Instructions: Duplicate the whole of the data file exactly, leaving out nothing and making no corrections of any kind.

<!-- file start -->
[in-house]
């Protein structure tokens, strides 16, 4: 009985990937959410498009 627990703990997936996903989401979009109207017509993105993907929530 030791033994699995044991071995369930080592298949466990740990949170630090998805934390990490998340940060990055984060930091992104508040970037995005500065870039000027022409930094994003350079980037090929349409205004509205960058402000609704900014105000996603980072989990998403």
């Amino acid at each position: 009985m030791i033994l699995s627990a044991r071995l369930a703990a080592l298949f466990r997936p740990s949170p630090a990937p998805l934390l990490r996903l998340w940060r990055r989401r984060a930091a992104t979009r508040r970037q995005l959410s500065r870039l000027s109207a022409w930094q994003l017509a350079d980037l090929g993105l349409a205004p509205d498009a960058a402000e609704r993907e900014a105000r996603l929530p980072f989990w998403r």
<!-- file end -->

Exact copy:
[in-house]
């Protein structure tokens, strides 16, 4: 009985990937959410498009 627990703990997936996903989401979009109207017509993105993907929530 030791033994699995044991071995369930080592298949466990740990949170630090998805934390990490998340940060990055984060930091992104508040970037995005500065870039000027022409930094994003350079980037090929349409205004509205960058402000609704900014105000996603980072989990998403």
């Amino acid at each position: 009985m030791i033994l699995s627990a044991r071995l369930a703990a080592l298949f466990r997936p740990s949170p630090a990937p998805l934390l990490r996903l998340w940060r990055r989401r984060a930091a992104t979009r508040r970037q995005l959410s500065r870039l000027s109207a022409w930094q994003l017509a350079d980037l090929g993105l349409a205004p509205d498009a960058a402000e609704r993907e900014a105000r996603l929530p980072f989990w998403r």